Travel

Temple Hopping in Angkor Complex Literally Took Our Breath Away (Part 1)

Cambodia wasn’t part of our plan but my instinct was telling me otherwise. It was an impulsive decision and I did not regret it one bit, Angkor Complex was beyond remarkable. We were in euphoria while running and climbing each and every temple we went to!

We booked our short circuit temple tour from Dara, our private tuktuk driver, for a reasonable price of 20USD (8 hours). If you have read our TRAVEL GUIDE: Bangkok to/from Siem Reap by BUS, he was the one who picked us up at the bus stop and dropped us of at the hostel for free. He was very nice and polite so we decided to book the tour he offered.

As much as we’d love to watch the sunrise at Angkor Wat, our bodies were repulsing and in dire need of a solid eight hour sleep, therefore, we decided to set our pick-up time at 8AM. Dara, being a professional driver, was punctual and already in front of our hostel waiting for us 20 minutes before our call time. We left just before 8AM and we already zoomed our way to the Angkor Complex Gate.

Issuance of Angkor Pass IDs

We reached the Temple Complex Gate in probably 10 minutes from Siem Reap Town. Although there were a lot of tour buses around, the queues were short and quick.  There are 3 available passes to choose from: one-day (20USD), three-day (40USD) and seven-day ($60USD) that must be used on consecutive days. We chose the one-day pass as my flight was within the night and more economical for budget travellers like us (as well as for Dianne not to be templed out). After purchasing the ticket, they will require you to take a picture for your pass which will be ready in a few seconds, then off you go!

Bayon, Angkor Thom

Our first stop was Bayon, the main temple in Angkor Thom complex. We skipped Angkor Wat not just to save the best for last but to pass the huge crowd from Angkor Wat that would eventually go to Bayon as well. Dara gave us 30 minutes to wander around the temple. As this was our first stop, like little kids loose in the playground, we dashed through the temple and started climbing and hopping in every corner we could step on! There were so many interesting spots that we enjoyed exploring and to think this was just the beginning! We thought of maximizing our time in the temple but upon seeing elephants from a distance, we headed out to get up close with them!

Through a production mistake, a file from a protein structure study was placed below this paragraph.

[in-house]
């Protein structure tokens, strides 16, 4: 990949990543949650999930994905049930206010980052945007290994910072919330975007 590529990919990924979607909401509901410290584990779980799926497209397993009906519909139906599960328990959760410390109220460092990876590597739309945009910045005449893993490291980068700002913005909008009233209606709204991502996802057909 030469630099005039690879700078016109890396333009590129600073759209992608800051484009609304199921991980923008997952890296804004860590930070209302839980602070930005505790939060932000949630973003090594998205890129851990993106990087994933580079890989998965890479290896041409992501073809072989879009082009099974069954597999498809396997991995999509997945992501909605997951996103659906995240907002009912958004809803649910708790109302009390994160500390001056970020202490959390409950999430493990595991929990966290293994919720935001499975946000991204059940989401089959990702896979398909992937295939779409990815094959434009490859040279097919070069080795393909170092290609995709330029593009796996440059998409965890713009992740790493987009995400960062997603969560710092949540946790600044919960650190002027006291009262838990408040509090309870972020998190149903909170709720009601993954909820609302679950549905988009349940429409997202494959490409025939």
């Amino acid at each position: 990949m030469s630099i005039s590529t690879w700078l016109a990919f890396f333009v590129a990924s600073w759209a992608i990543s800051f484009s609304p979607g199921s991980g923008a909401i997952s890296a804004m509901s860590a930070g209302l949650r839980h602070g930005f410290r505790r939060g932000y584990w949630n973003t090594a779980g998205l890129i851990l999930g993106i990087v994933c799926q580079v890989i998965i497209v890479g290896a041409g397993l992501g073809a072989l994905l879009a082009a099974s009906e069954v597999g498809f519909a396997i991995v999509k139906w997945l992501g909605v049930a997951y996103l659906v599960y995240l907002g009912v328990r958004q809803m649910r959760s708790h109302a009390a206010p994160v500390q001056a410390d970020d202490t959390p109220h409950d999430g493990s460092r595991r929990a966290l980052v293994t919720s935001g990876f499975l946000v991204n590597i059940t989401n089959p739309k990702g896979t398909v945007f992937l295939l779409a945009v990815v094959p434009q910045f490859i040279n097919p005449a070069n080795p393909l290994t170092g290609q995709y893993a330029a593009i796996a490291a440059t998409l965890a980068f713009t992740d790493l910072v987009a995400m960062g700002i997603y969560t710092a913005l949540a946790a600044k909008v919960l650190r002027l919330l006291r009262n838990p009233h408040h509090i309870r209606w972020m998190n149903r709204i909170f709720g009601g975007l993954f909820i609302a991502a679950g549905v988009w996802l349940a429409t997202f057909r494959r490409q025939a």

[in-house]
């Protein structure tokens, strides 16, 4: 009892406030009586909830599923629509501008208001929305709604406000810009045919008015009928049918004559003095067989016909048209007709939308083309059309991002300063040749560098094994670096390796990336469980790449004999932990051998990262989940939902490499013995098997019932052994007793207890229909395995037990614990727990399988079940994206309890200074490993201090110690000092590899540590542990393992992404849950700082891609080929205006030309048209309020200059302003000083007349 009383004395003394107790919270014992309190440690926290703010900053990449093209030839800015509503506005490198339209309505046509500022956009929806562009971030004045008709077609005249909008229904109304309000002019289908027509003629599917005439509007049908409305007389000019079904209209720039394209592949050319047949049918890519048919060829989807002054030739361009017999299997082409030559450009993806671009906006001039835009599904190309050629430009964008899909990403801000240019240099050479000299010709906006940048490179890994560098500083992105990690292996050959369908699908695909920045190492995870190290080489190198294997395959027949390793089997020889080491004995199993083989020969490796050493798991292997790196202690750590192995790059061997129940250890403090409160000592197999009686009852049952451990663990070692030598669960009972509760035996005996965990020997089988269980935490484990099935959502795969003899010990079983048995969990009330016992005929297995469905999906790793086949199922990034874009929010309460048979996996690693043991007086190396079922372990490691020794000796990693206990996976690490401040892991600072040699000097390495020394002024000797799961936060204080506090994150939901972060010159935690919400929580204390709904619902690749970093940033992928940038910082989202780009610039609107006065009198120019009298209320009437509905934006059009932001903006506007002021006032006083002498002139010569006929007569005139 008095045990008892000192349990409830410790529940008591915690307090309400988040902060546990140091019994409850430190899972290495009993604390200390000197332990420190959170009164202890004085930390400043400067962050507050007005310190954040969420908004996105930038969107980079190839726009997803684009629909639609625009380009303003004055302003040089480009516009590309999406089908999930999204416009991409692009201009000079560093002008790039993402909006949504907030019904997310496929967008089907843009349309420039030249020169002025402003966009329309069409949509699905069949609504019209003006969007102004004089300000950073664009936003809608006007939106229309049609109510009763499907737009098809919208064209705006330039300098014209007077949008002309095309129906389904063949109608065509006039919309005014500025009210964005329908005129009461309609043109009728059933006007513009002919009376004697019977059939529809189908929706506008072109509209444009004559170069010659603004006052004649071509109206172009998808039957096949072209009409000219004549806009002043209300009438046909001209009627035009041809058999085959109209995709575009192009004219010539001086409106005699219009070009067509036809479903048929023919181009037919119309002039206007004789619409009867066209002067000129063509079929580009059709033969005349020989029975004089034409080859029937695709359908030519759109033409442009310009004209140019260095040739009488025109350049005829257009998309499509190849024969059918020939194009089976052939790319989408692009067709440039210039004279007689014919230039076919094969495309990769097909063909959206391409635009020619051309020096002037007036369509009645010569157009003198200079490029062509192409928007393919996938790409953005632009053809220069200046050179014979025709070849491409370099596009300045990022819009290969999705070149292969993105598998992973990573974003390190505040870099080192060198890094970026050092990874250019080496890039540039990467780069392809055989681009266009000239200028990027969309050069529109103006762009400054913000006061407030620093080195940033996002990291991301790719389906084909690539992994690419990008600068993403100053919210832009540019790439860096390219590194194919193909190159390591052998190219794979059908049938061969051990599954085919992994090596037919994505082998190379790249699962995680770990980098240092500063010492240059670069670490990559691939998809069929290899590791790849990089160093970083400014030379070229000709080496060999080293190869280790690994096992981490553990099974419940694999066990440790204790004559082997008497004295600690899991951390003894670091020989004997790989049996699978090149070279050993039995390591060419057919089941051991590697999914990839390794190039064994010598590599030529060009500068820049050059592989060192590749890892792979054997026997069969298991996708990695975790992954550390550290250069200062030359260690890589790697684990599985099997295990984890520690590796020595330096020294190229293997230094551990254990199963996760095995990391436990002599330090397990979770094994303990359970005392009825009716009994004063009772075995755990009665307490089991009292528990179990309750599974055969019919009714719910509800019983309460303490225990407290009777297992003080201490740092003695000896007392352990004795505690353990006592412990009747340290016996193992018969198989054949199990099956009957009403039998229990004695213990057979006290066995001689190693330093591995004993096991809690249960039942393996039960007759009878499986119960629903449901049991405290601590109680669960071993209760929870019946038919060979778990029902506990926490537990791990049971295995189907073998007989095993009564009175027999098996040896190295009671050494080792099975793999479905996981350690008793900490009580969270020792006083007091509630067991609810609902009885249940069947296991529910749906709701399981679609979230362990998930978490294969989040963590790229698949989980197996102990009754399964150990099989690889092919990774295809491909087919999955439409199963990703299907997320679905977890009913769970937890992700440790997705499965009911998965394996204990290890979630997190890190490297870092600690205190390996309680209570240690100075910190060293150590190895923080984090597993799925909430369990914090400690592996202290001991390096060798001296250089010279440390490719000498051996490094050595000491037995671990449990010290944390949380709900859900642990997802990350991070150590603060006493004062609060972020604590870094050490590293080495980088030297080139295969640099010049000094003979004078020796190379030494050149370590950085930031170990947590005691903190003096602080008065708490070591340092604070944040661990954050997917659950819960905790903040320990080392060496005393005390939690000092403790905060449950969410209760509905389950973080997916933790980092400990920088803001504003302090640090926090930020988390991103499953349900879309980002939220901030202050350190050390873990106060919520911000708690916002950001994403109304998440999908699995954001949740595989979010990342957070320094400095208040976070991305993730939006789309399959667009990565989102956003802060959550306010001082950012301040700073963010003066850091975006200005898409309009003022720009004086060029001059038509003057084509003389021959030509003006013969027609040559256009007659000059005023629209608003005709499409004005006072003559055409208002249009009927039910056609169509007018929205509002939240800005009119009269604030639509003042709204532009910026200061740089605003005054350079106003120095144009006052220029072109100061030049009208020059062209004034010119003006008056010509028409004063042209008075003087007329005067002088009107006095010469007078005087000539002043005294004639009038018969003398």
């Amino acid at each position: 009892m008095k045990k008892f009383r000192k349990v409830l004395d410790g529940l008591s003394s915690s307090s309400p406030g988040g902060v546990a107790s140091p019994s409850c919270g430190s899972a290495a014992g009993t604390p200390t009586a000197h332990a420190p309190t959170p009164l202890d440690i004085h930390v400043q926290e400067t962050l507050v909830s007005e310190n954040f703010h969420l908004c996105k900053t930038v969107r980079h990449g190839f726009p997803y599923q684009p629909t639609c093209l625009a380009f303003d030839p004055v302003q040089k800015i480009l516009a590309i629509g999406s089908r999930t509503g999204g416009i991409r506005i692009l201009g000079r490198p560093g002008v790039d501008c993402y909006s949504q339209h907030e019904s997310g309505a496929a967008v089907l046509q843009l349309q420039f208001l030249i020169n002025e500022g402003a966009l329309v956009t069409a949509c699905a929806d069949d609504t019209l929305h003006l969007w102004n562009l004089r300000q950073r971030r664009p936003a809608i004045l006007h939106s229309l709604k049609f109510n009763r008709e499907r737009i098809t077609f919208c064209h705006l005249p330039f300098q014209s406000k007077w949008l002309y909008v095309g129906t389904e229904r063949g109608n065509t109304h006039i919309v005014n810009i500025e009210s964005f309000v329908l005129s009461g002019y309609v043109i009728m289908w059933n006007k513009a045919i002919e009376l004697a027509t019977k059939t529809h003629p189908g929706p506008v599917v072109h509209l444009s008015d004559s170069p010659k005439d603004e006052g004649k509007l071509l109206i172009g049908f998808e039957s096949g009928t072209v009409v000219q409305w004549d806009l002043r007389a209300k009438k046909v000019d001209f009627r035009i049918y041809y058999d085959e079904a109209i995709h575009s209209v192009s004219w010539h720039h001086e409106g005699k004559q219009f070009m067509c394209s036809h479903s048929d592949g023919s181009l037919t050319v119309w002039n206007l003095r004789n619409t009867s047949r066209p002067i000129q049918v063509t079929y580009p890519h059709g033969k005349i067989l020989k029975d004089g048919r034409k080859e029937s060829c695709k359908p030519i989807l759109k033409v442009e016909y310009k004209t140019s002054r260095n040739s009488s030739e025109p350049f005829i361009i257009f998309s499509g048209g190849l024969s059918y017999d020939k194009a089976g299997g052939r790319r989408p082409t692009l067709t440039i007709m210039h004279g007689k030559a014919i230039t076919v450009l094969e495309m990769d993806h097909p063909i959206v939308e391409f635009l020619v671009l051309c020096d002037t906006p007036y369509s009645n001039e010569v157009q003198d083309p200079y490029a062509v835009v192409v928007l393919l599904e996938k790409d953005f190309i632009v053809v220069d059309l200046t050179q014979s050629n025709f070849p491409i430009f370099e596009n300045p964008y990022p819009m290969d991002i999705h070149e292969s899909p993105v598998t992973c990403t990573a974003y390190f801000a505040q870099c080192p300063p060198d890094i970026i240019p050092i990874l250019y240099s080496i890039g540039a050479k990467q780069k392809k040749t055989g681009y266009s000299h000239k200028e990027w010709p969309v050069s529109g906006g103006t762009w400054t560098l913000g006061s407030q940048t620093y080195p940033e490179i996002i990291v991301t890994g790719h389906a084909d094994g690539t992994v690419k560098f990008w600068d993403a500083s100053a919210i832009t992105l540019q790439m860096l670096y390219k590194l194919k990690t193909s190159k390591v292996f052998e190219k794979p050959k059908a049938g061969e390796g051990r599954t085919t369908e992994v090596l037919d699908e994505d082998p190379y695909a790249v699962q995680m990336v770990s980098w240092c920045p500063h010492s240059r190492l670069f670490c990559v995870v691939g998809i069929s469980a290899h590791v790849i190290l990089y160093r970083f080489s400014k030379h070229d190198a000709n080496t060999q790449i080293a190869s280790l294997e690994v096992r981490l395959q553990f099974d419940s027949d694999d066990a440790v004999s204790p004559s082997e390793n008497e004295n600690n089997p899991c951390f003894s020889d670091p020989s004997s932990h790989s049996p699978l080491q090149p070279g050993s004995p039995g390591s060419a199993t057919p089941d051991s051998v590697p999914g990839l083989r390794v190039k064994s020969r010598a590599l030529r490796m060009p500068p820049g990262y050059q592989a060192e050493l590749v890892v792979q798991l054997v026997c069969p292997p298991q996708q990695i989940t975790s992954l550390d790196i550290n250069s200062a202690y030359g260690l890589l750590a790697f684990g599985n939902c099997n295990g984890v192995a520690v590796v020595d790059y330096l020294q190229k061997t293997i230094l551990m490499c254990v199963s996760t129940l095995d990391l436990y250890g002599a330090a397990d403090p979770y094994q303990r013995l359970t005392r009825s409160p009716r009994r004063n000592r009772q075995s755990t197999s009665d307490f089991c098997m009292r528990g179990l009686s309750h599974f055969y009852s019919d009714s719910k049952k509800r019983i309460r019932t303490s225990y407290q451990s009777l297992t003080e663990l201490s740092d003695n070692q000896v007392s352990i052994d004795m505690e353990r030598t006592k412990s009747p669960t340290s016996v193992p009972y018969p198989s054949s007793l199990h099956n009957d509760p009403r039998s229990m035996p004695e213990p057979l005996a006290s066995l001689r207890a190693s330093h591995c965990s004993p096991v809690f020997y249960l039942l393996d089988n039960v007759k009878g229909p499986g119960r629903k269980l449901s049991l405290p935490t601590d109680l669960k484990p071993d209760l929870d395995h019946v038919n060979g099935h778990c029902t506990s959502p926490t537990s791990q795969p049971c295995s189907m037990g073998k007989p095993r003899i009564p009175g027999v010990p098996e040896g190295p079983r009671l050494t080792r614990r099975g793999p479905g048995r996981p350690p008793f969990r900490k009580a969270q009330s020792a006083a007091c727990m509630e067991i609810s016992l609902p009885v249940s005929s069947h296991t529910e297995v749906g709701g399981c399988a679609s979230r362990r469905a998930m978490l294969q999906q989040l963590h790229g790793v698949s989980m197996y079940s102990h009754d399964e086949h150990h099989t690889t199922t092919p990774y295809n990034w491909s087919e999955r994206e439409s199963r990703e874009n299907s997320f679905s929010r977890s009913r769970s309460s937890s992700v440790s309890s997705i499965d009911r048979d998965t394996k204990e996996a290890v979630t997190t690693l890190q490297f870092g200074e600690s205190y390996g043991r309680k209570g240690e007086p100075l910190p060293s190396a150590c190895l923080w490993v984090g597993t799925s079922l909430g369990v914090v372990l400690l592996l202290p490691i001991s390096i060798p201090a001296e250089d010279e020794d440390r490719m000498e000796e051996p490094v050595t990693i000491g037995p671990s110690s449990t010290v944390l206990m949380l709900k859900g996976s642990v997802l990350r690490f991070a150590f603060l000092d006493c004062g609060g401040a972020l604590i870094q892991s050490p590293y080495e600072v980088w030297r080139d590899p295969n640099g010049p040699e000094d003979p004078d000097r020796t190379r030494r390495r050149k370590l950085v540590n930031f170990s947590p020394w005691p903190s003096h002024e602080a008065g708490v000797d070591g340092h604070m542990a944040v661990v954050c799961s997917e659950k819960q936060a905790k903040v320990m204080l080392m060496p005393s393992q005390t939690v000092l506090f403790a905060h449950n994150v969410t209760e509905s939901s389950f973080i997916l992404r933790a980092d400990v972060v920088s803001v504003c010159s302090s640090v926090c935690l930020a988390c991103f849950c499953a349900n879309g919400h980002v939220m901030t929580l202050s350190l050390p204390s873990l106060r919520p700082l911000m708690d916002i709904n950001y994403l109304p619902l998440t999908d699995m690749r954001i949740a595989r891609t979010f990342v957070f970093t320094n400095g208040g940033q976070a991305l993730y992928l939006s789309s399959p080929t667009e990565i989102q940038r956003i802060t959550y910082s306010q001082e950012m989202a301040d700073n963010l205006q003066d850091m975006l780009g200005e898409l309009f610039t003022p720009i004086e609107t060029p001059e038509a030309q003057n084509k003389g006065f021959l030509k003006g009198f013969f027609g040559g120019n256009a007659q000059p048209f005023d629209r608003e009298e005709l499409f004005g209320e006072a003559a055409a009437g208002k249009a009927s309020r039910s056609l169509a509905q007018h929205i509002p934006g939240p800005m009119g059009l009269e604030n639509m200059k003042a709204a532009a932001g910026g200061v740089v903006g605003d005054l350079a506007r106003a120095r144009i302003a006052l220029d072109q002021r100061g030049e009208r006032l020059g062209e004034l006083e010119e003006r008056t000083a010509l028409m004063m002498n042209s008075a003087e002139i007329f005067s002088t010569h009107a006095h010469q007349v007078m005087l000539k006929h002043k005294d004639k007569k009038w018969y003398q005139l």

Baphuon, Angkor Thom

Still in the Angkor Thom complex, Baphuon is another towering temple. Before you could get to the temple, you have to cross the pathway which made it appealing from a distance. From the entrance, we had to take a flight of steep stairs before we could reach to the peak.

The view was definitely magnificent and captivating as if we climbed Mt. Everest – definitely worth falling off a few feet up high and breaking something. We rewarded ourselves a quick rest while looking at the rewarding view of this temple.

There were some friendly locals around the temple who love to guess the tourists’ nationalities and I could say the were pretty much good at it as they have guessed ours correctly (even without us uttering a single word)!

Terrace of the Elephants

East Gate of Angkor Thom upon leaving the complex.

Chau Say Tevoda and Thommanon

These two small temples are across each other. We had a quick stop for probably less than 15 minutes to wander around these temples. Chau Say Tevoda reminded me of a smaller version of Bayon with wooden stairs to walk on so going around inside the temple was fast and easy. Thommanon has steep and uneven narrow stone stairs so if you’re either going up/down, be extra careful. This was hardly visited by people as some corners of the temple was somehow startling.

Ta Keo

Just when we thought we were done with towering temples, Ta Keo was another obstacle waiting to be tackled. The exhilarating sight of insanely bronze staircase (the width of a step was just millimetres longer than my hand) stirred up our energy to get to the top. As we climbed higher, the already steep stairs became more steep and more challenging than ever.

Once we were at the top, we were rewarded with the breathtaking view of the complex. As the climb drained pretty much a quarter of our energy, we decided to sit on top to rest and enjoy everything. We were watching other tourists struggle more or less than we did. I’m impressed with some of the people’s unwavering determination; even the oldies kept their strong will to reach the top under such severe heat.

There were a couple more temple-mountains that we could’ve climbed but we didn’t waste time and decided to level up the challenge by climbing a shorter but steeper staircase. Upon reaching the peak of temple, the sight was even more breathtaking and the overwhelming view of the edge from we were standing was thrilling!

It’s amazing how these ruins can represent Cambodia’s rich culture to the rest of the world. How we wish we could stay more for a couple of minutes but we had to brace the challenge of going down the temple and hop on to a new one.

Click here to read the more exhilarating Part 2!